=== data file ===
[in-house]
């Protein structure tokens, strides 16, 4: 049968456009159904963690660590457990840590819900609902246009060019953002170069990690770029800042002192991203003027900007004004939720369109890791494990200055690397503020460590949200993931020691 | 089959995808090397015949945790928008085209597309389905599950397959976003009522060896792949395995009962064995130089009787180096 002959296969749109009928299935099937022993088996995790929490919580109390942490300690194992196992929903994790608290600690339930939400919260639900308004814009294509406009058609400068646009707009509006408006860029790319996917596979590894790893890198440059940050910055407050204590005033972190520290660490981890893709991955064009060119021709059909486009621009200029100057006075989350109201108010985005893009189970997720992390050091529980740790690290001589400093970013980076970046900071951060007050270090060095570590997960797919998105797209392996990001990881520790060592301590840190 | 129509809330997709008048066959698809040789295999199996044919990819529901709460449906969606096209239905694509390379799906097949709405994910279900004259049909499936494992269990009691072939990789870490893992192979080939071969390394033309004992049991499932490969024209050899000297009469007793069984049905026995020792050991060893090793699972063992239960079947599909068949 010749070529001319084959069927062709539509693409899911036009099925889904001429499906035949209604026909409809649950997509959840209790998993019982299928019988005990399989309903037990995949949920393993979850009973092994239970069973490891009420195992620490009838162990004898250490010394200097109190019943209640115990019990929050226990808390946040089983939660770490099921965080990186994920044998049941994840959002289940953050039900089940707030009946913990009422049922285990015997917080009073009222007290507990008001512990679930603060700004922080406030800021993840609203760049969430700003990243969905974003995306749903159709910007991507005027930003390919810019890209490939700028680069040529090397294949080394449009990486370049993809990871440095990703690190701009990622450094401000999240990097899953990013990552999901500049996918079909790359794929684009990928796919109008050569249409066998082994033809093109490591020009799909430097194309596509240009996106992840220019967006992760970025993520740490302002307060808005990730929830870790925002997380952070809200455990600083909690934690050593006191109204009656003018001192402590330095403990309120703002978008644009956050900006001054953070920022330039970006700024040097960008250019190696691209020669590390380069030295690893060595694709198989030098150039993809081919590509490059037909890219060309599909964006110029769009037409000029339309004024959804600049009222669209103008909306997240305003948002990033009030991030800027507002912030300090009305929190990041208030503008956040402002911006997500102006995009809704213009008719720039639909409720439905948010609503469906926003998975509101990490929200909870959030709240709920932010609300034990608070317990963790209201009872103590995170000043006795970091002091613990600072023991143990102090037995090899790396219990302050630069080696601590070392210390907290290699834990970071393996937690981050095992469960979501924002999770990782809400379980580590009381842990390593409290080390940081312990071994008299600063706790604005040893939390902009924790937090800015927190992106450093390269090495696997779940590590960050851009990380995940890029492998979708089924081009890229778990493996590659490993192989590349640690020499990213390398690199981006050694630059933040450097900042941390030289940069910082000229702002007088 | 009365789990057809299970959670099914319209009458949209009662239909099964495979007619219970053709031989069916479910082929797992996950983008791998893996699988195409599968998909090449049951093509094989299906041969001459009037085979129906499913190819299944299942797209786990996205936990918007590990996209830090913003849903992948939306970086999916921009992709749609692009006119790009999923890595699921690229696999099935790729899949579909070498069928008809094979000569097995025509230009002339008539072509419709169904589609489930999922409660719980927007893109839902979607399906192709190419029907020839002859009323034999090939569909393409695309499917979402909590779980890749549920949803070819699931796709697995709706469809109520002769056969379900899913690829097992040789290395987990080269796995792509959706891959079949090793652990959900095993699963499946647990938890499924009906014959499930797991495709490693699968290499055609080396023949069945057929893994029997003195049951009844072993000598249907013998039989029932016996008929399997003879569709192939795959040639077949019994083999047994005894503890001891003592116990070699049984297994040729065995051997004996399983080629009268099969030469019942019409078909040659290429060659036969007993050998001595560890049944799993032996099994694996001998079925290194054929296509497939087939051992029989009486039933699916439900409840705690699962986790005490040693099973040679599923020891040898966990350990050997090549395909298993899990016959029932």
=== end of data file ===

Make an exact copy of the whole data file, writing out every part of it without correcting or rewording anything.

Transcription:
[in-house]
């Protein structure tokens, strides 16, 4: 049968456009159904963690660590457990840590819900609902246009060019953002170069990690770029800042002192991203003027900007004004939720369109890791494990200055690397503020460590949200993931020691 | 089959995808090397015949945790928008085209597309389905599950397959976003009522060896792949395995009962064995130089009787180096 002959296969749109009928299935099937022993088996995790929490919580109390942490300690194992196992929903994790608290600690339930939400919260639900308004814009294509406009058609400068646009707009509006408006860029790319996917596979590894790893890198440059940050910055407050204590005033972190520290660490981890893709991955064009060119021709059909486009621009200029100057006075989350109201108010985005893009189970997720992390050091529980740790690290001589400093970013980076970046900071951060007050270090060095570590997960797919998105797209392996990001990881520790060592301590840190 | 129509809330997709008048066959698809040789295999199996044919990819529901709460449906969606096209239905694509390379799906097949709405994910279900004259049909499936494992269990009691072939990789870490893992192979080939071969390394033309004992049991499932490969024209050899000297009469007793069984049905026995020792050991060893090793699972063992239960079947599909068949 010749070529001319084959069927062709539509693409899911036009099925889904001429499906035949209604026909409809649950997509959840209790998993019982299928019988005990399989309903037990995949949920393993979850009973092994239970069973490891009420195992620490009838162990004898250490010394200097109190019943209640115990019990929050226990808390946040089983939660770490099921965080990186994920044998049941994840959002289940953050039900089940707030009946913990009422049922285990015997917080009073009222007290507990008001512990679930603060700004922080406030800021993840609203760049969430700003990243969905974003995306749903159709910007991507005027930003390919810019890209490939700028680069040529090397294949080394449009990486370049993809990871440095990703690190701009990622450094401000999240990097899953990013990552999901500049996918079909790359794929684009990928796919109008050569249409066998082994033809093109490591020009799909430097194309596509240009996106992840220019967006992760970025993520740490302002307060808005990730929830870790925002997380952070809200455990600083909690934690050593006191109204009656003018001192402590330095403990309120703002978008644009956050900006001054953070920022330039970006700024040097960008250019190696691209020669590390380069030295690893060595694709198989030098150039993809081919590509490059037909890219060309599909964006110029769009037409000029339309004024959804600049009222669209103008909306997240305003948002990033009030991030800027507002912030300090009305929190990041208030503008956040402002911006997500102006995009809704213009008719720039639909409720439905948010609503469906926003998975509101990490929200909870959030709240709920932010609300034990608070317990963790209201009872103590995170000043006795970091002091613990600072023991143990102090037995090899790396219990302050630069080696601590070392210390907290290699834990970071393996937690981050095992469960979501924002999770990782809400379980580590009381842990390593409290080390940081312990071994008299600063706790604005040893939390902009924790937090800015927190992106450093390269090495696997779940590590960050851009990380995940890029492998979708089924081009890229778990493996590659490993192989590349640690020499990213390398690199981006050694630059933040450097900042941390030289940069910082000229702002007088 | 009365789990057809299970959670099914319209009458949209009662239909099964495979007619219970053709031989069916479910082929797992996950983008791998893996699988195409599968998909090449049951093509094989299906041969001459009037085979129906499913190819299944299942797209786990996205936990918007590990996209830090913003849903992948939306970086999916921009992709749609692009006119790009999923890595699921690229696999099935790729899949579909070498069928008809094979000569097995025509230009002339008539072509419709169904589609489930999922409660719980927007893109839902979607399906192709190419029907020839002859009323034999090939569909393409695309499917979402909590779980890749549920949803070819699931796709697995709706469809109520002769056969379900899913690829097992040789290395987990080269796995792509959706891959079949090793652990959900095993699963499946647990938890499924009906014959499930797991495709490693699968290499055609080396023949069945057929893994029997003195049951009844072993000598249907013998039989029932016996008929399997003879569709192939795959040639077949019994083999047994005894503890001891003592116990070699049984297994040729065995051997004996399983080629009268099969030469019942019409078909040659290429060659036969007993050998001595560890049944799993032996099994694996001998079925290194054929296509497939087939051992029989009486039933699916439900409840705690699962986790005490040693099973040679599923020891040898966990350990050997090549395909298993899990016959029932």